From: http://creation.com/...bite-technology



The reason I raise this issue here is because I myself have never known even one creationist to argue that the fossil record starts with "primitive" forms, or that only man is a, "wonder". One thing I would consider a "wonder" is the dragon-fly, which has remained unchanged and has no evolutionary ancestors. The aerodynamics of flight is also incredible. The insect wing is incredible, The earliest insect wings are fully insect-wings, and are found in very, "old" rock.



So my question is - do "creationists" argue what Dr A says we do? Further still, have you ever known even ONE creationist to argue what he says we argue?



(To be fair to the anti-theists at EvC forum I shall give them a link to this thread. I doubt they will join the discussion here even though they're welcome because at EFF forum you basically are forced by the admin, to remain civil, polite, and are not allowed to use the propagandist, rhetorical tricks, and personal ad-hominem attacks, that so many anti-theists seem to DEPEND on).

Disclaimer: I am not attacking Dr A here, I just thought what he said was pretty bemusing, and perhaps we could discuss how primitive creatures are. My understanding of evolution is that a simple primordial form (though the least form has to be complex anyway) gave rise to all forms, so then under evolutionary-terminology, the monophyletic trunk of the phylogenetic tree then led to branching (diversification, when one isn't arguing convergification, LOL) and then the species at the tips are modern. This is rather bemusing again when we consider than you ARE allowed to call a trilobite, "primitive/ancient" but not a jellyfish if the jellyfish is found in similar-aged rocks. That is to say, AT FIRST you could not call a jellyfish, "ancient" then when they found them, now they are classed as, "primitive/ancient"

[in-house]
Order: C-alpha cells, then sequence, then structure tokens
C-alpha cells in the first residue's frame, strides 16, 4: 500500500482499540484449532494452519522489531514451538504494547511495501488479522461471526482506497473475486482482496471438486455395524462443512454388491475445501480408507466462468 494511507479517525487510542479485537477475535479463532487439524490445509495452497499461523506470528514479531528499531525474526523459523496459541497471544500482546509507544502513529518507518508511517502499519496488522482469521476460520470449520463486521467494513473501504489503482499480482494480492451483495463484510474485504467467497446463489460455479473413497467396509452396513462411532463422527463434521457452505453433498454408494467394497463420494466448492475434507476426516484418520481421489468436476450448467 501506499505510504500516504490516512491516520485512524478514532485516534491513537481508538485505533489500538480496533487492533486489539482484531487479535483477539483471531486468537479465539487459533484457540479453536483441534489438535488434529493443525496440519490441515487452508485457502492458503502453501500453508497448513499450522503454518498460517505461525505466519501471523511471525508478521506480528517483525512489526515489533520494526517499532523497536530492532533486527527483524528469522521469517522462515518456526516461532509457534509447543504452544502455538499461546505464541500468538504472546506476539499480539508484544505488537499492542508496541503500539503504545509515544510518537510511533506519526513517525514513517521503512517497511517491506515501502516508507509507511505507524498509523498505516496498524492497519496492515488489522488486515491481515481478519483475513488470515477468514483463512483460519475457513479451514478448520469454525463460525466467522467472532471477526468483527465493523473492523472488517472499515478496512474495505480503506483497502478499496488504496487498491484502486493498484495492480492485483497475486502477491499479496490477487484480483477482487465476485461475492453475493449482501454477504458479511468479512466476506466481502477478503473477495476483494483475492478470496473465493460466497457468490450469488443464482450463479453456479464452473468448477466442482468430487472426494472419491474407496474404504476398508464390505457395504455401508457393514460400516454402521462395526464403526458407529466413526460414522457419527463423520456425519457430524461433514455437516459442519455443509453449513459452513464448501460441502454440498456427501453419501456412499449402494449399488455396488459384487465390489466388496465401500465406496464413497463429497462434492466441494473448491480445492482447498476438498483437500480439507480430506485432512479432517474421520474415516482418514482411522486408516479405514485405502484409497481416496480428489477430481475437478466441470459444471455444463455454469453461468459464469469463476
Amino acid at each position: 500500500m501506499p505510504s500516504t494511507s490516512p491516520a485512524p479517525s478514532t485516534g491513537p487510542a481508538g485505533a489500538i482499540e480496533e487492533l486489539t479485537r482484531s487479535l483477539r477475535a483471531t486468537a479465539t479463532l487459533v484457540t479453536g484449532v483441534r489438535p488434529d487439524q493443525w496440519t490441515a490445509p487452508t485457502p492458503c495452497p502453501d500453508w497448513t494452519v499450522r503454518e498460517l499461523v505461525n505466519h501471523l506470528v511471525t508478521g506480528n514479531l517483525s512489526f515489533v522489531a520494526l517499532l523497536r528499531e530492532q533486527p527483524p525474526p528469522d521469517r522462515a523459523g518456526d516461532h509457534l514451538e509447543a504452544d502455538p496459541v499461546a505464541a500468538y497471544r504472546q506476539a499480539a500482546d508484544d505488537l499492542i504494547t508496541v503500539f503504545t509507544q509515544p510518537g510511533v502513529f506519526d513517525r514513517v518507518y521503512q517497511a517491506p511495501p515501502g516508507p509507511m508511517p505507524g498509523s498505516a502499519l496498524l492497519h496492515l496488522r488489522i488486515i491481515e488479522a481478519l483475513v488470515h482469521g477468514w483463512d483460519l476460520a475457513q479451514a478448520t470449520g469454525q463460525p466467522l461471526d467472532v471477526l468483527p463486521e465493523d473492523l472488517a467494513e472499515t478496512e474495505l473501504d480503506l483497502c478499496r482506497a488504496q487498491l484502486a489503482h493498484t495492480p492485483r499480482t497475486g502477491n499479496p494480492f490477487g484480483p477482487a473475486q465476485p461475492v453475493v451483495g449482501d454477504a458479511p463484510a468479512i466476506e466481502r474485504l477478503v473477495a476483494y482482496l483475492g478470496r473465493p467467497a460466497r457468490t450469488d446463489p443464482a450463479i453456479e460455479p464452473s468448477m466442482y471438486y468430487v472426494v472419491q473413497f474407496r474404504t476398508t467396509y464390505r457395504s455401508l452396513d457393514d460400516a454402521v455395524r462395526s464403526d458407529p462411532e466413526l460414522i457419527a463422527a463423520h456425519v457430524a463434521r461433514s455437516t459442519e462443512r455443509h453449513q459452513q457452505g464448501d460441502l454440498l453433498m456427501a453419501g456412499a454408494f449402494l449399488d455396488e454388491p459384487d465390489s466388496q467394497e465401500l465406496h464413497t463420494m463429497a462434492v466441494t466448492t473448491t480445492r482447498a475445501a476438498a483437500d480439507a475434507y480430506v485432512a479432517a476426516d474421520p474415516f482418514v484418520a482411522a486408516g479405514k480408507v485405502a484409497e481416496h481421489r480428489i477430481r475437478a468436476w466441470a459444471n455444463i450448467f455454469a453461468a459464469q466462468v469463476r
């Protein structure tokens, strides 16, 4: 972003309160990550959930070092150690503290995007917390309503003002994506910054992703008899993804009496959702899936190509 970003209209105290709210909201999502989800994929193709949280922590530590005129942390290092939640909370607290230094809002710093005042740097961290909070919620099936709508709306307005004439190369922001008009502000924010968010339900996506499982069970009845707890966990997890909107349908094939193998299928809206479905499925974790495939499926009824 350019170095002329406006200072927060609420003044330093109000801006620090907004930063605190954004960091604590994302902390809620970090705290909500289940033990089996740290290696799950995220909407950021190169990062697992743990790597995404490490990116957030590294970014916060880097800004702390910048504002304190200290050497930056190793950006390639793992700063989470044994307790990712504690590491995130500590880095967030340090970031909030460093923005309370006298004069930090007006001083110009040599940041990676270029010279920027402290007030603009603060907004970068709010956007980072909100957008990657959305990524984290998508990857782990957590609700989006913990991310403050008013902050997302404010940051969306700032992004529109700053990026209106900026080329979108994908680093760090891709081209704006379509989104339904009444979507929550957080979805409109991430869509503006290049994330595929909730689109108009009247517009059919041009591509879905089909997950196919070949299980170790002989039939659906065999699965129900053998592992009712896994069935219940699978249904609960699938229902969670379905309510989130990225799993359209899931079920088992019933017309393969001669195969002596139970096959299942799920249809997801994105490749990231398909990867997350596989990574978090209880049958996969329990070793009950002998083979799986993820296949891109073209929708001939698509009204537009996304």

Which logically is ODD, because if an evolutionist says, BEFORE we found jellyfish fossils, "show me a modern jellyfish in the rocks" and I can't, when they are later found in older rocks, now he will say, "a jellyfish doesn't count, it is ancient".

Hmmmm. So we don't find any, "modern" forms in the rocks, and when we do I guess they are then classed as, "ancient". The question is, how many other "modern" forms are only silent. (not too long ago they found a living fossil, a pelican spider, presumed ancient and extinct) (we haven't found positive evidence of them, YET) -- but creationists wouldn't expect to find bunnies with marine-forms anyway folks, in case the evolutionists didn't know this, bunnies are not marine-creatures. ;)

[/quote]

Astute observations, Mike. When they use the word "imagiination" it is a conotation to our inate creativity which we can use to imagine anything, create it and make it true. Lol.

As we can all thi nk about our thinking as I encourage all of us to do t s possible that he could realize that he might be doing the same as he accuses us of doing. LOL

What he fails to understans is that "primitive' is an overlay because he has assumed evo is true (simple to more complex). As a creator we can design something smple and elegant or somethig complex like a computer. Neither do we hae to assign the biased word "primitive" to anything. LOL You correctly observed him expressing his bias. That's what God gave us a mind for. :)



#4 mike the wiz

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Posted 30 June 2016 - 11:53 AM

 

 

Mike: What he fails to understans is that "primitive' is an overlay because he has assumed evo is true (simple to more complex). As a creator we can design something smple and elegant or somethig complex like a computer. Neither do we hae to assign the biased word "primitive" to anything. LOL You correctly observed him expressing his bias. That's what God gave us a mind for.

 

You are a wise gentlehobbit, Mike!  Yes, you're right Mike, sometimes I call these buz-words, "question begging epithets", which is what they are as you deduced.

 

I think another important point is that we can only reduce the cell so much before we start talking about a fictional primordial cell, which is only invoked to have existed on behalf of evo. Lol. (imagination)